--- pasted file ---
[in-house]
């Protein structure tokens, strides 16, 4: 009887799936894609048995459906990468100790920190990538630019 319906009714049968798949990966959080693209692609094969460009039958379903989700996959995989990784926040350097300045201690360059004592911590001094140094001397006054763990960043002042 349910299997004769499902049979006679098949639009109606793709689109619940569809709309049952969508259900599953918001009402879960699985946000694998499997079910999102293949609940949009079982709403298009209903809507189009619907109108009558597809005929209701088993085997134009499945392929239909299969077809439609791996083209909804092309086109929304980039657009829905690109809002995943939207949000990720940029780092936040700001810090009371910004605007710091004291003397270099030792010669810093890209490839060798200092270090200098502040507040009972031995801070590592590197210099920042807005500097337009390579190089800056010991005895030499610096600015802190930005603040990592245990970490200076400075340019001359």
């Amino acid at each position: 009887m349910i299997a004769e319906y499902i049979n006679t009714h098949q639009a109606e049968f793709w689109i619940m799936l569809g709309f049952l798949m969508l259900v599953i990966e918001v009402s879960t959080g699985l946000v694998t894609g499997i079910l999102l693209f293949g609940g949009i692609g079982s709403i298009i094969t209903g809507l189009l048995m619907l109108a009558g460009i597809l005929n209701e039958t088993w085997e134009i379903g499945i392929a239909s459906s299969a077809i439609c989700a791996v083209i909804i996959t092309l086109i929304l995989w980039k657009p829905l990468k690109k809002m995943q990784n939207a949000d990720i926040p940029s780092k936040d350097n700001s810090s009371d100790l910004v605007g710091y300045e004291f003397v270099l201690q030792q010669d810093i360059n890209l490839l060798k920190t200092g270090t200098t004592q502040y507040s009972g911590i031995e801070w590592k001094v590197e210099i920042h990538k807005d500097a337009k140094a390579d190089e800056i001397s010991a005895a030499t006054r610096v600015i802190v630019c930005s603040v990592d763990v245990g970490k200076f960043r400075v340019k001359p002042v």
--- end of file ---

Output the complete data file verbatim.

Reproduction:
[in-house]
């Protein structure tokens, strides 16, 4: 009887799936894609048995459906990468100790920190990538630019 319906009714049968798949990966959080693209692609094969460009039958379903989700996959995989990784926040350097300045201690360059004592911590001094140094001397006054763990960043002042 349910299997004769499902049979006679098949639009109606793709689109619940569809709309049952969508259900599953918001009402879960699985946000694998499997079910999102293949609940949009079982709403298009209903809507189009619907109108009558597809005929209701088993085997134009499945392929239909299969077809439609791996083209909804092309086109929304980039657009829905690109809002995943939207949000990720940029780092936040700001810090009371910004605007710091004291003397270099030792010669810093890209490839060798200092270090200098502040507040009972031995801070590592590197210099920042807005500097337009390579190089800056010991005895030499610096600015802190930005603040990592245990970490200076400075340019001359």
């Amino acid at each position: 009887m349910i299997a004769e319906y499902i049979n006679t009714h098949q639009a109606e049968f793709w689109i619940m799936l569809g709309f049952l798949m969508l259900v599953i990966e918001v009402s879960t959080g699985l946000v694998t894609g499997i079910l999102l693209f293949g609940g949009i692609g079982s709403i298009i094969t209903g809507l189009l048995m619907l109108a009558g460009i597809l005929n209701e039958t088993w085997e134009i379903g499945i392929a239909s459906s299969a077809i439609c989700a791996v083209i909804i996959t092309l086109i929304l995989w980039k657009p829905l990468k690109k809002m995943q990784n939207a949000d990720i926040p940029s780092k936040d350097n700001s810090s009371d100790l910004v605007g710091y300045e004291f003397v270099l201690q030792q010669d810093i360059n890209l490839l060798k920190t200092g270090t200098t004592q502040y507040s009972g911590i031995e801070w590592k001094v590197e210099i920042h990538k807005d500097a337009k140094a390579d190089e800056i001397s010991a005895a030499t006054r610096v600015i802190v630019c930005s603040v990592d763990v245990g970490k200076f960043r400075v340019k001359p002042v």